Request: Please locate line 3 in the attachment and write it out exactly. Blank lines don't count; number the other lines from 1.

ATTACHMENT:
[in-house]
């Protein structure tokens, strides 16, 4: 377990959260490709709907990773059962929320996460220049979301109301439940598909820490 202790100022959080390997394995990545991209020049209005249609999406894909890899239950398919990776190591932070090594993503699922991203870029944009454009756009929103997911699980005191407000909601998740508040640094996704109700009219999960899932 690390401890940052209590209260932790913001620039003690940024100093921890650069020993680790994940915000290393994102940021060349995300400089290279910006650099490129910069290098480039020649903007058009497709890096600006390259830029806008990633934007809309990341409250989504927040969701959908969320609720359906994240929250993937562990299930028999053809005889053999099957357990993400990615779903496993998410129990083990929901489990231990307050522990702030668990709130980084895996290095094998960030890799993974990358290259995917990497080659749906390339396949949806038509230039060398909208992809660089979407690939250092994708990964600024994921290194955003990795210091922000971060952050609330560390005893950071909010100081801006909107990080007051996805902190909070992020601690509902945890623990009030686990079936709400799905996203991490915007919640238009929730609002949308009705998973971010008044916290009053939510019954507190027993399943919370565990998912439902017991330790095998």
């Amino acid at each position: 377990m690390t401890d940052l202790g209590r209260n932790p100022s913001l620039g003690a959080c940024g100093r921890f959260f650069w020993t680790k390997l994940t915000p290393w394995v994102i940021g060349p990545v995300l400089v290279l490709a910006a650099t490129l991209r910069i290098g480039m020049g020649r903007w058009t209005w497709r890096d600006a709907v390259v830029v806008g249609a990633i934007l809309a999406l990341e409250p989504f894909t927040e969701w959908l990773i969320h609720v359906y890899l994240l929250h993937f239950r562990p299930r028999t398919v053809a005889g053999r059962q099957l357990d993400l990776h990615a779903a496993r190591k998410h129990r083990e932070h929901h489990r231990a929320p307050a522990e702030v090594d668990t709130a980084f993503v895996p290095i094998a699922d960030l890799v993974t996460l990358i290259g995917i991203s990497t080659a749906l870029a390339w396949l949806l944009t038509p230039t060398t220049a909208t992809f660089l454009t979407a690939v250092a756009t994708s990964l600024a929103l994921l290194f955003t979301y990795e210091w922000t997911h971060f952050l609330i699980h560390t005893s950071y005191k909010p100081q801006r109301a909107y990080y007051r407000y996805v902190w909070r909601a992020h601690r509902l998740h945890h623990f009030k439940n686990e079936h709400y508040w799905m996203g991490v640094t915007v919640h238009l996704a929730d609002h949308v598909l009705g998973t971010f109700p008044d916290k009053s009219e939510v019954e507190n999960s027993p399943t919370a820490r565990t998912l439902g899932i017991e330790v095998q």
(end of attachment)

């Amino acid at each position: 377990m690390t401890d940052l202790g209590r209260n932790p100022s913001l620039g003690a959080c940024g100093r921890f959260f650069w020993t680790k390997l994940t915000p290393w394995v994102i940021g060349p990545v995300l400089v290279l490709a910006a650099t490129l991209r910069i290098g480039m020049g020649r903007w058009t209005w497709r890096d600006a709907v390259v830029v806008g249609a990633i934007l809309a999406l990341e409250p989504f894909t927040e969701w959908l990773i969320h609720v359906y890899l994240l929250h993937f239950r562990p299930r028999t398919v053809a005889g053999r059962q099957l357990d993400l990776h990615a779903a496993r190591k998410h129990r083990e932070h929901h489990r231990a929320p307050a522990e702030v090594d668990t709130a980084f993503v895996p290095i094998a699922d960030l890799v993974t996460l990358i290259g995917i991203s990497t080659a749906l870029a390339w396949l949806l944009t038509p230039t060398t220049a909208t992809f660089l454009t979407a690939v250092a756009t994708s990964l600024a929103l994921l290194f955003t979301y990795e210091w922000t997911h971060f952050l609330i699980h560390t005893s950071y005191k909010p100081q801006r109301a909107y990080y007051r407000y996805v902190w909070r909601a992020h601690r509902l998740h945890h623990f009030k439940n686990e079936h709400y508040w799905m996203g991490v640094t915007v919640h238009l996704a929730d609002h949308v598909l009705g998973t971010f109700p008044d916290k009053s009219e939510v019954e507190n999960s027993p399943t919370a820490r565990t998912l439902g899932i017991e330790v095998q």